There are a lot of gardening books available, acknowledges Arthur Parkinson.
While he sat through lockdown after lockdown in his hometown of Nottinghamshire…
He realized there weren’t many gardening books available to people like him.
…those without acres of land, greenhouses, or unlimited budgets for landscaping.
Instead, they had concrete outdoor spaces.
“I felt that I needed to write something that gave proper inspiration to people with small gardens like me,”
he says. “So I did a book from my point of view..
..about growing things on your windowsill, potting them, and still making your garden feel full and flamboyant.”
The Flower Yard: Growing Flamboyant Flowers in Containers.
In part, the book features stunning photography featuring Parkinson’s green thumb (he trained with Sarah Raven and at Kew Gardens).
..and a how-to guide on how to create a wild world in a modest abode.
“This book is an invitation and somehow, I hope, an education on how to garden in a truly small space.
It is a calling out against what is small-garden dysmorphia, where gardens with lawns, sheds..
..and even greenhouses are indeed called small,” he writes in the introduction.
A pot is the best friend of Parkinson residents, as its name suggests.
Stately, affordable, and most importantly, they can be beautiful.
Even the most inhospitable surfaces can host an abundance of flowers.
“I see them as like islands,” he says.
“You end up with an archipelago of blooms.”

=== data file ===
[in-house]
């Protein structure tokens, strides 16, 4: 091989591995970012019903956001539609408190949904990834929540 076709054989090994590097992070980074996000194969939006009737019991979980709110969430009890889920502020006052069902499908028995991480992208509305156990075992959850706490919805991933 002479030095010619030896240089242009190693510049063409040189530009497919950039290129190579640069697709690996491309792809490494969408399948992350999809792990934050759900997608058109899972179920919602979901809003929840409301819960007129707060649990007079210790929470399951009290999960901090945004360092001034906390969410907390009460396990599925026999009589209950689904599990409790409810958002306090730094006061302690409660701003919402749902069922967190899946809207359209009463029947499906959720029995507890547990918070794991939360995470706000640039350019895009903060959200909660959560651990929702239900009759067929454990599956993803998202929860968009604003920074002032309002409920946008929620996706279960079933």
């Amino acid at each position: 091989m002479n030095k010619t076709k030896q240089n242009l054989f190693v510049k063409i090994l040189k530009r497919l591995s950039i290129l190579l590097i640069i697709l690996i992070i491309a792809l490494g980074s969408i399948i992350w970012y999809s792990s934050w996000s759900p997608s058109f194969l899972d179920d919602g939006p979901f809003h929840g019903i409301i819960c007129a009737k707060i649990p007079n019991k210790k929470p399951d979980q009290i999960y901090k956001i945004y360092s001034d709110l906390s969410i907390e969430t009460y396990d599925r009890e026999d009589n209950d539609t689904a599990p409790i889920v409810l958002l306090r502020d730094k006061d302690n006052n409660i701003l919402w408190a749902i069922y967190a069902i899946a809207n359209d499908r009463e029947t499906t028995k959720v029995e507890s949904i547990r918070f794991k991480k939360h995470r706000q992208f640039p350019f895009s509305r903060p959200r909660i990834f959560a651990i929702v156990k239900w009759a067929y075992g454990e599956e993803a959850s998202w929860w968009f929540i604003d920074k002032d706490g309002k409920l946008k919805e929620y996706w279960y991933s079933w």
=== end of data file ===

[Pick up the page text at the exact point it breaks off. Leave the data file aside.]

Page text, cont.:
Using pictures of his backyard oasis over the past two years, he shows that this can all really be done.
“What if everyone in your apartment block had a balcony full of flowers for monarch butterflies and hummingbirds?” he muses.
The book will be released on April 27th in the United States.
Parkinson shared some of his favorite small-space gardening tips with Vogue.
Any container can be a pot—if it meets two main criteria.
A wash bin, a weathered tin trash can, or a traditional clay vessel can be considered a pot, says Parkinson.
Is there any other requirement?
One: Enough weight to keep them from toppling over during a storm.
Two: “Drainage that allows excess water to drain from the soil.”
Spoil your soil
“The key thing that people forget is making sure the compost in your pot is healthy,” he says.
“So buying a really rich compost, mixing it with good organic fertilizer is important.”
Make a moodboard
In preparation for planting.
As a way to boost the visual impact of his garden, Parkinson creates collages from seed catalogues.
“When I’m selecting plants, I almost think of it like a fashion show,” he explains.
“Does that look like a Vivienne Westwood dress?
Colors, the way you’ve put them together almost looks like you’re picturing a catwalk.
Therefore, you are treating each flower individually.
To complement one another, they must all work together.”
When picking complementary colors, look to nature
“Nature will quite often tell you about color scheme,” he says.
“if you look at a monarch butterfly, for example, you can think to yourself..
..orange goes well with burgundy, black, dark purple, you know.
Or if you look at birds of paradise—yellow, orange, again, red, but also a bit of green, a bit of blue,” he says.
“Oftentimes white, in nature, is on its own.”
Most people assume that to grow flowers from seeds, you need a greenhouse or an expansive sunny lawn.
Parkinson disagrees. “You honestly can grow your garden with just a windowsill,” Parkinson says.
“It is all that I have ever had.”
Don’t plant them too early.
It will create a situation where they’re stuck inside, where they’ll not be happy,” says Parkinson.
You can start growing them in April or May for the summer season.
Make sure to rotate the pot regularly so one side doesn’t receive most of the sunlight.
It is said that Parkinson enjoys fragrant, beautiful flowers like dahlias or ornamental vegetables like pumpkins.
Those who need something low-maintenance, multi-functional, and inexpensive should consider this.
Growing herbs is something he suggests.
What are his recommendations? Marjoram, rosemary, and lemon verbena.
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